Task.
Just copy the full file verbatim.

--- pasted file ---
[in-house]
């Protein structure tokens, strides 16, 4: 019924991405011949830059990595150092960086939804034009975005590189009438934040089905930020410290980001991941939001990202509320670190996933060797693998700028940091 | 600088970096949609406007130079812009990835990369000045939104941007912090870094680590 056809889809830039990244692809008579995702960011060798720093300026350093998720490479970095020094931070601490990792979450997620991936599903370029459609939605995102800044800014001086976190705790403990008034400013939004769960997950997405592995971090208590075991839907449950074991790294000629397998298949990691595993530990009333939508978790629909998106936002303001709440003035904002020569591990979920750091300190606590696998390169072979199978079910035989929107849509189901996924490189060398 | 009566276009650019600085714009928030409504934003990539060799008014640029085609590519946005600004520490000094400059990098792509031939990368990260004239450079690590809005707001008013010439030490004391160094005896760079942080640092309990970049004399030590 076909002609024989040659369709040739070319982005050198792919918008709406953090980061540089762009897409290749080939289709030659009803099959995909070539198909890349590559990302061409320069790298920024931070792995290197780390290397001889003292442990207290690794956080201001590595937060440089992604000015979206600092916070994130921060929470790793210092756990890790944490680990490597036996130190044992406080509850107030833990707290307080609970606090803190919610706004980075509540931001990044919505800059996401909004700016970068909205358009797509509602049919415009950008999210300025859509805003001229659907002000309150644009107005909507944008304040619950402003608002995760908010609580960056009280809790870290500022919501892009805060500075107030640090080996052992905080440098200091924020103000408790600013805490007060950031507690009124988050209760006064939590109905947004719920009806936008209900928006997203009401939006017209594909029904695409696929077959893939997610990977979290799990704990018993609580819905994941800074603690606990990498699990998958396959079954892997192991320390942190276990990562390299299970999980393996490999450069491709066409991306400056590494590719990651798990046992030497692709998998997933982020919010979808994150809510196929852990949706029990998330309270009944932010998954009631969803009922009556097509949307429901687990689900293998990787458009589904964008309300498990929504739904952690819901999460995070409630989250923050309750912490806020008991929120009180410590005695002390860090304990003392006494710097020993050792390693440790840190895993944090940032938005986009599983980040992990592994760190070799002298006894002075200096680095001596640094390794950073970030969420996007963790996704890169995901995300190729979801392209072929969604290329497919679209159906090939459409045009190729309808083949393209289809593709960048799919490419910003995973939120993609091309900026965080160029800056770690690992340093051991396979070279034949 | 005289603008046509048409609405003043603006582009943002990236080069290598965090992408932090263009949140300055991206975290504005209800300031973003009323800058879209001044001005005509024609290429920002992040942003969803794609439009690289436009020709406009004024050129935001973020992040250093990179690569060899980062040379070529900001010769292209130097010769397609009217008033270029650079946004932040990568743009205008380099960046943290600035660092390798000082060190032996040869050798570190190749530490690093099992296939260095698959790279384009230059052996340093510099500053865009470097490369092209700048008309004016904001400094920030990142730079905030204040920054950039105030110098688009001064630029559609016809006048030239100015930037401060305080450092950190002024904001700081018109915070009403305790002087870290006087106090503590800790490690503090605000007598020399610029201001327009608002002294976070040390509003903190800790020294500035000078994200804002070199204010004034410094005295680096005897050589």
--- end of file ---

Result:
[in-house]
């Protein structure tokens, strides 16, 4: 019924991405011949830059990595150092960086939804034009975005590189009438934040089905930020410290980001991941939001990202509320670190996933060797693998700028940091 | 600088970096949609406007130079812009990835990369000045939104941007912090870094680590 056809889809830039990244692809008579995702960011060798720093300026350093998720490479970095020094931070601490990792979450997620991936599903370029459609939605995102800044800014001086976190705790403990008034400013939004769960997950997405592995971090208590075991839907449950074991790294000629397998298949990691595993530990009333939508978790629909998106936002303001709440003035904002020569591990979920750091300190606590696998390169072979199978079910035989929107849509189901996924490189060398 | 009566276009650019600085714009928030409504934003990539060799008014640029085609590519946005600004520490000094400059990098792509031939990368990260004239450079690590809005707001008013010439030490004391160094005896760079942080640092309990970049004399030590 076909002609024989040659369709040739070319982005050198792919918008709406953090980061540089762009897409290749080939289709030659009803099959995909070539198909890349590559990302061409320069790298920024931070792995290197780390290397001889003292442990207290690794956080201001590595937060440089992604000015979206600092916070994130921060929470790793210092756990890790944490680990490597036996130190044992406080509850107030833990707290307080609970606090803190919610706004980075509540931001990044919505800059996401909004700016970068909205358009797509509602049919415009950008999210300025859509805003001229659907002000309150644009107005909507944008304040619950402003608002995760908010609580960056009280809790870290500022919501892009805060500075107030640090080996052992905080440098200091924020103000408790600013805490007060950031507690009124988050209760006064939590109905947004719920009806936008209900928006997203009401939006017209594909029904695409696929077959893939997610990977979290799990704990018993609580819905994941800074603690606990990498699990998958396959079954892997192991320390942190276990990562390299299970999980393996490999450069491709066409991306400056590494590719990651798990046992030497692709998998997933982020919010979808994150809510196929852990949706029990998330309270009944932010998954009631969803009922009556097509949307429901687990689900293998990787458009589904964008309300498990929504739904952690819901999460995070409630989250923050309750912490806020008991929120009180410590005695002390860090304990003392006494710097020993050792390693440790840190895993944090940032938005986009599983980040992990592994760190070799002298006894002075200096680095001596640094390794950073970030969420996007963790996704890169995901995300190729979801392209072929969604290329497919679209159906090939459409045009190729309808083949393209289809593709960048799919490419910003995973939120993609091309900026965080160029800056770690690992340093051991396979070279034949 | 005289603008046509048409609405003043603006582009943002990236080069290598965090992408932090263009949140300055991206975290504005209800300031973003009323800058879209001044001005005509024609290429920002992040942003969803794609439009690289436009020709406009004024050129935001973020992040250093990179690569060899980062040379070529900001010769292209130097010769397609009217008033270029650079946004932040990568743009205008380099960046943290600035660092390798000082060190032996040869050798570190190749530490690093099992296939260095698959790279384009230059052996340093510099500053865009470097490369092209700048008309004016904001400094920030990142730079905030204040920054950039105030110098688009001064630029559609016809006048030239100015930037401060305080450092950190002024904001700081018109915070009403305790002087870290006087106090503590800790490690503090605000007598020399610029201001327009608002002294976070040390509003903190800790020294500035000078994200804002070199204010004034410094005295680096005897050589």